In 1958, The Blob appeared in theaters across America. The plot was standard science fiction fare: a meteor lands on the outskirts of a small Pennsylvania town and unleashes a ravenous alien life form that exponentially grows as it devours everything and everyone in its path. Well, it does until—spoiler alert!—teenage protagonist Steve Andrews discovers the Blob’s Achilles heel is cold. So informed, the townsfolk freeze the creature with an array of fire extinguishers; and then the U.S. Air Force transports the Blob to the Arctic.
The end? Perhaps, but in what may the first cinematic plug of climate change, Steve replies, “Yeah, as long as the Arctic stays cold.” Then, on screen appears an ominous question mark. (By the way, “Steve Andrews,” who surmised cold was the Blob’s bane, was the first big-screen role of Steve McQueen, who went on to become “the King of Cool.” Coincidence . . . ?)
Flash forward 60 years: In 2018, a $1.3 trillion spending bill belly flops into a swamp, unleashing a ravenous Blobnibus that exponentially grows as it devours everything and everyone in its path. Well, it does until . . . ?
Whereas in the movies the good folks can triumph over the Blob, in what passes for “real life” in the Swamp, there is no last second reprieve from the Blobnibus. Consequently, feeling betrayed that a Republican congressional majority supposed to stop the Blobnibus served instead as its enablers, an outraged conservative base won’t be scrounging around for fire extinguishers and Air Force transports to the Arctic.
No, in all likelihood, the conservative base will stay home and say, “screw ’em” while the Blobnibus consumes the GOP majority.
Now, there are almost as many theories as to how and why the Republicans arrived at this pretty pass as there are zeroes at the end of Blobnibus’ price tag; and sundry villains are posited as culpable for a bill Chuck Schumer deemed “the end of the era of austerity”—of which era only the Senator seemed aware.
Yet, as the I Ching instructs, “No blame.” No, I’ve never read it. But let’s give it a shot.
The Blobnibus was spawned by the GOP’s conventional electoral thinking: cater to the center and expect the base to stay true to you. What is to be the appeal to the center that this Blobnibus is alleged to have? District specific spending items; local, state and federal constituency targeted appropriations; and, yes, selling the broader message of being able to “govern.”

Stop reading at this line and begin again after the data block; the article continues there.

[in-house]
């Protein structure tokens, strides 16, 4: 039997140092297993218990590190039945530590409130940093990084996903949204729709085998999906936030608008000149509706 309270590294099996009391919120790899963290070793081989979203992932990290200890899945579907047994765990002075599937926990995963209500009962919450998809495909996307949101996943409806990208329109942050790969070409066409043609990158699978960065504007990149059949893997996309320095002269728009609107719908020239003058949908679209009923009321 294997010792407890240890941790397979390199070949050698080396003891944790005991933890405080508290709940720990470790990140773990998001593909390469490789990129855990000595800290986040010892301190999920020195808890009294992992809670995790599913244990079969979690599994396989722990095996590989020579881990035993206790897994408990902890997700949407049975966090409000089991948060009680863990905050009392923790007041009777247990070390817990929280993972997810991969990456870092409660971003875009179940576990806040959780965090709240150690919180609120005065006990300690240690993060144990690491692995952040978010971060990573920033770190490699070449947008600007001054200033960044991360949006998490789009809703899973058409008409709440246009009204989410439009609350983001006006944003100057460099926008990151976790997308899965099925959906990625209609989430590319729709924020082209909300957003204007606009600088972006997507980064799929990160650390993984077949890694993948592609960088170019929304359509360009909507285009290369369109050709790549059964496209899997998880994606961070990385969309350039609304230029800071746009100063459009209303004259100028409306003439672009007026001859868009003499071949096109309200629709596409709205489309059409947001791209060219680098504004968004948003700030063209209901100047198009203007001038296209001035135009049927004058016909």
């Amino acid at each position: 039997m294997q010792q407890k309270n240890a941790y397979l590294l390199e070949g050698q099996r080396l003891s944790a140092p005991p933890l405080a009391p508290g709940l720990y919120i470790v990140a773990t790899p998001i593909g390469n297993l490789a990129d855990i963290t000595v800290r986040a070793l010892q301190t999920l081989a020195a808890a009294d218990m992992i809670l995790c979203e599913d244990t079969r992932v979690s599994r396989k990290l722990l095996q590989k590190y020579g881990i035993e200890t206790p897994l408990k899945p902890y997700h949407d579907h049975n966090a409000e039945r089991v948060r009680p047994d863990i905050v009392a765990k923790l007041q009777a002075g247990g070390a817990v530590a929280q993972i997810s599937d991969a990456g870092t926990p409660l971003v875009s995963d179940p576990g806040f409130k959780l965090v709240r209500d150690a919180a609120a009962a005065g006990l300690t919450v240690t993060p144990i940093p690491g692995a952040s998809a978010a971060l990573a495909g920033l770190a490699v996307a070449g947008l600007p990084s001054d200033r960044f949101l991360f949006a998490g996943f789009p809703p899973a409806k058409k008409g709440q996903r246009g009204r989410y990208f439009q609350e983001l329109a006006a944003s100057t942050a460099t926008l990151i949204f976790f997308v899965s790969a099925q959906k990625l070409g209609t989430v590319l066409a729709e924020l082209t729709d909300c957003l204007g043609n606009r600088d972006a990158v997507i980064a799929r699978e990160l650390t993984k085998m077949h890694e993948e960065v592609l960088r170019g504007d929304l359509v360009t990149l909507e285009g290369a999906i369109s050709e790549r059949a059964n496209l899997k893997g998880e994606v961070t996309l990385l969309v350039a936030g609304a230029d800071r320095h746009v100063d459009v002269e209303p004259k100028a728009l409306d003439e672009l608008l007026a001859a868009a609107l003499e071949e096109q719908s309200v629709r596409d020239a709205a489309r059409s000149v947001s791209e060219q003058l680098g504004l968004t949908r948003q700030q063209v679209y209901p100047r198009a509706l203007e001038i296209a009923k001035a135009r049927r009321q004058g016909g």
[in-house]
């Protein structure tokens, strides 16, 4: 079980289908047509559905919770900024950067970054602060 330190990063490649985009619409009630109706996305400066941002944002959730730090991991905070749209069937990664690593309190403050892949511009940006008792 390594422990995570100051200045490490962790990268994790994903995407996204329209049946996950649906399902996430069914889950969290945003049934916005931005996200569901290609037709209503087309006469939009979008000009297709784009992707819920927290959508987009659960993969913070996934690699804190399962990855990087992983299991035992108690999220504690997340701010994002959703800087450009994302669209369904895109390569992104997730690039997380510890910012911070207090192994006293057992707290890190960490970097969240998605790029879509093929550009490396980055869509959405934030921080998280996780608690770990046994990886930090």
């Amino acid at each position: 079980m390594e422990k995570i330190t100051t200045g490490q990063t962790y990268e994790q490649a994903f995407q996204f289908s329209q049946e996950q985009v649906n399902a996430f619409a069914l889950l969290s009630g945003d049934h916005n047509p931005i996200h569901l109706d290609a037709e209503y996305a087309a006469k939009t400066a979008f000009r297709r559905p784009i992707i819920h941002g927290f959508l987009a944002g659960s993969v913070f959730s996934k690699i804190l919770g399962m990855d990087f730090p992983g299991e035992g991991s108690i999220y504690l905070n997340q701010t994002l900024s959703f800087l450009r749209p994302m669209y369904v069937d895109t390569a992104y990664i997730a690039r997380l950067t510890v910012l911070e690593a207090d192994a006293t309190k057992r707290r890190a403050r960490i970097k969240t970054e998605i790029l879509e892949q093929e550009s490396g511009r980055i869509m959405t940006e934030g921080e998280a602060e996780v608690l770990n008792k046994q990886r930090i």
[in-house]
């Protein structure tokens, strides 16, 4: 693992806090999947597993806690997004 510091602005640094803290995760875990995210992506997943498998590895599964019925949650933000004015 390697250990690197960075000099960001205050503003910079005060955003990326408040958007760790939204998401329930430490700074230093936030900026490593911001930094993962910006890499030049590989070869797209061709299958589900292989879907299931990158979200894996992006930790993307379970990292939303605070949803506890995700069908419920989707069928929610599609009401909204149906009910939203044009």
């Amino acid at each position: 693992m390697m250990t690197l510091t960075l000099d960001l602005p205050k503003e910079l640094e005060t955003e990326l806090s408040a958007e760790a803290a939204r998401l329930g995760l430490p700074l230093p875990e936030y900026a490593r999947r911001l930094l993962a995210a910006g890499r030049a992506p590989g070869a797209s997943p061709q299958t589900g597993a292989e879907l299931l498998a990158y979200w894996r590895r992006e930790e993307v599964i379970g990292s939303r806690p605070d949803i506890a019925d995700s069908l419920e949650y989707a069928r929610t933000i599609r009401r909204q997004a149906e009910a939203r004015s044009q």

Like it or loathe it, this is a rational political calculation under normal circumstances, which helps explain the irrational actual circumstance of America’s $21+ trillion national debt. Regardless, for the sake of clarity, let us stipulate the GOP’s conventional electoral thinking is correct in its assumption the Blobnibus may attract centrist and independent voters to the party’s banner this November. The fatal mistake is assuming Republican voters will turn out for the Congress that produced this fiscal abomination.
Core Republican voters, unlike their elected servants in the Swamp, do not operate with conventional assumptions grounded in an irrational approach to the good of the nation. They actually expect their representatives to govern well. These voters understand that the GOP majority won the last “government shutdown” by standing on principle and exposing the Democrats injurious policy priorities and obstructionism. The GOP’s generic ballot gap plummeted to almost even; and, for an energized Republican base, it was good times. Now, in the slimy wake of the Blobnibus, in which Democrats are tossing each other laurel wreaths woven with taxpayers’ money while taking victory laps around the Capitol, the Republican base is dispirited.
And at the worst time. We have a midterm election coming up. Midterm elections are won by turning out your party’s base. Midterm elections are lost by turning off your party’s base. Ergo, as noted above:
“But wait,” say Republican optimists (all three of them), “there will be a new spending bill in a mere six months. The Republican Congress will have a chance to redeem itself by slashing federal spending right before the election.”
Can the GOP majority freeze the rapacious Blobnibus in its tracks before the party is consumed in the midterm election?
To paraphrase the King of Cool: “Yeah, as long as the Swamp gets drained.”
Yep. To stop Blobnibus, forget the fire extinguishers and an airlift. Anybody got a trencher and a sump pump?
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